Cape Argus

Think twice before you fly the coop


THOSE eager to rent their own places should stay at home for as long as possible, provided their parents will let them, says Tyson Properties’ Jonathan Davies.

“Save as much money as you can while living at home. Moving out can often be a costly exercise.”

Those determined to gain independen­ce should ensure they do not spend beyond their means. “Settle for something smaller at first within your budget. It may be great having the home of your dreams, but if you can’t afford it you may place yourself in a vulnerable financial position,” he warns.

“Budget carefully before moving out, know exactly what you will be spending. There’s a lot more to independen­ce than the rent. You’ll need to budget for food, petrol, clothing, and discretion­ary income for unexpected expenses.”

Young people entering the rental market must go into the exercise with their eyes wide open, says Lorraine Dellbridge, southern suburbs rental specialist for Lew Geffen Sotheby’s Internatio­nal Realty.

Before their property search, they should ensure their finances are in order, without defaults or judgments.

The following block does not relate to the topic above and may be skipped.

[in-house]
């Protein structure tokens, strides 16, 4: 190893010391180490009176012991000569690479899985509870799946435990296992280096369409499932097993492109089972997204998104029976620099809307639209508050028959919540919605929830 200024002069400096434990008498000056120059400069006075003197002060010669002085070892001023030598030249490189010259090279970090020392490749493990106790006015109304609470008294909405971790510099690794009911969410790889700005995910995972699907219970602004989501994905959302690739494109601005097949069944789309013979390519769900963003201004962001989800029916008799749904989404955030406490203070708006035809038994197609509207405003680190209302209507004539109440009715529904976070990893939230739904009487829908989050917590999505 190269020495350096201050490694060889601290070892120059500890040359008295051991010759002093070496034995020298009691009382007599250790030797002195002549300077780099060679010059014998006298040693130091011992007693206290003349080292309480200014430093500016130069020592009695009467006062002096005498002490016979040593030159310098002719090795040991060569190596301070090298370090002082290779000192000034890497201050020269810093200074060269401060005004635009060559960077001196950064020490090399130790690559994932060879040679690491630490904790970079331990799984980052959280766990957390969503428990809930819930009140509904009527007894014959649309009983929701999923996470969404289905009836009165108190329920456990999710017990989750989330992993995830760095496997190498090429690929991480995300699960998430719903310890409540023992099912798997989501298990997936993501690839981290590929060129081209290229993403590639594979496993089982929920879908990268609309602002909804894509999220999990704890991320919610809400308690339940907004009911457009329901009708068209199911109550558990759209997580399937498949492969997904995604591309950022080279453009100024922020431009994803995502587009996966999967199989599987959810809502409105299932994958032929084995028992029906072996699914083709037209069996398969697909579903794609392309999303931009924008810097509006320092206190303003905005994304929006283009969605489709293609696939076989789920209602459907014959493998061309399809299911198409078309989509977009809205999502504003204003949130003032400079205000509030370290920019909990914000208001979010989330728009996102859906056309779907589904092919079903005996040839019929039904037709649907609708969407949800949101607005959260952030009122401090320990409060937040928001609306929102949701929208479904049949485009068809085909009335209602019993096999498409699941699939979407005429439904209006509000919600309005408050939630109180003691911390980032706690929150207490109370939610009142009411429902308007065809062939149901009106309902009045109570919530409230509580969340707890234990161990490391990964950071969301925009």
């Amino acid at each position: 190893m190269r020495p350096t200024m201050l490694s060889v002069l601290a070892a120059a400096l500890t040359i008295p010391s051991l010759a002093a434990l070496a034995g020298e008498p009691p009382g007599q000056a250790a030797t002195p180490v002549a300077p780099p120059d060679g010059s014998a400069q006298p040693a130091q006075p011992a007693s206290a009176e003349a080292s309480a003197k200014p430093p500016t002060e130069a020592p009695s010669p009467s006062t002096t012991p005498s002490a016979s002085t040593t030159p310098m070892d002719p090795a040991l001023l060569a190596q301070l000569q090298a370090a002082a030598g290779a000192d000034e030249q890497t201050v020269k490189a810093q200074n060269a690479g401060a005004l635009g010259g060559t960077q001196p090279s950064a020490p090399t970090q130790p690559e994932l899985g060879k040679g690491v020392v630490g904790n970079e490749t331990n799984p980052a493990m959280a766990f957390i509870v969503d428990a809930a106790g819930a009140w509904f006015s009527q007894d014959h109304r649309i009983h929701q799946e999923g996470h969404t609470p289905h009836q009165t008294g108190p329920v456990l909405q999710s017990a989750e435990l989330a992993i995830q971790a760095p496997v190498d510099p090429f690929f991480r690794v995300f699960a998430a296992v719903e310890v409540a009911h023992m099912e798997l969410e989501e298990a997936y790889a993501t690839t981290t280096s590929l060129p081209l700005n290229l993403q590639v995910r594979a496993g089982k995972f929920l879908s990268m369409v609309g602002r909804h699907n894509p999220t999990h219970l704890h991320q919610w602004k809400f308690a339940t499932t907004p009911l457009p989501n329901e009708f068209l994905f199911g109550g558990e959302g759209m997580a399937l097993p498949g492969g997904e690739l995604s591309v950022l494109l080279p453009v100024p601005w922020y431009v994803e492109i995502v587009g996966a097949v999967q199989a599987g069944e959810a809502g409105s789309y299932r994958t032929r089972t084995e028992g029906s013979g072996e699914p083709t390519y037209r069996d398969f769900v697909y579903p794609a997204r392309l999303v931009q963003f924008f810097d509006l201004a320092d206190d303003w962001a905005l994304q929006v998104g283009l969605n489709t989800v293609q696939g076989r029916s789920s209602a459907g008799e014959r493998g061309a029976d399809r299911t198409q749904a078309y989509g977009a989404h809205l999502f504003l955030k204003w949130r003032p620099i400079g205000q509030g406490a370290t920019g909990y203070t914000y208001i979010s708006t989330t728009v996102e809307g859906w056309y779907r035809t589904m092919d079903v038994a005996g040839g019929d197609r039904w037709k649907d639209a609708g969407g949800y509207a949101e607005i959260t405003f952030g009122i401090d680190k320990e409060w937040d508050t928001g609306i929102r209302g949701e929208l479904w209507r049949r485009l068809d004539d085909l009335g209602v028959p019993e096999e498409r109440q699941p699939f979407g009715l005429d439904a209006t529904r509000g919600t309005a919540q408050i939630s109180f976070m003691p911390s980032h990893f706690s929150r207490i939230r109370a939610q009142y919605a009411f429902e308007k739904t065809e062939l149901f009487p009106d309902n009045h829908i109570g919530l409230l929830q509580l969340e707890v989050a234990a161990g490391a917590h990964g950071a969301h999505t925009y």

“Agencies won’t look at an applicatio­n if the credit check is unfavourab­le. They’ll need the deposit, a lease fee in most cases, and the first month’s rent.” Timing is key in most markets, she says. “Make sure you have the required documentat­ion ready to submit, as even a day’s delay could see the property let to someone else.

“It’s first-come, first-served in most cases, especially in sought-after areas.”

For many youngsters moving out of their parents’ home, a flat is often their first foray into the property market, says Dexter Leite, Pam Golding Properties rental manager for the Cape region. But there are issues to consider when making the move:

Location: Is the property close to work/college/university and amenities?

Affordabil­ity: How much can you afford? Beware upfront and hidden costs.

Safety and security: Find out about crime in the area from the local community policing forum or neighbourh­ood watch. Look at the security of the home.

Furniture and fittings: Have a good idea of what furniture and fittings will be needed.

Hidden costs: Look at the state of the property and ask questions about possible damage and the upkeep required.

Understand your lease. Tenants need to inspect their new homes properly and assess upfront what the landlord is prepared to do in terms of any defects. They should ensure these defects are listed in the lease with a repair date, says Dellbridge.

Tenants are also advised not to get caught in a lease that is not in line with laws. Be aware of hidden costs, such as late rent payment fees.

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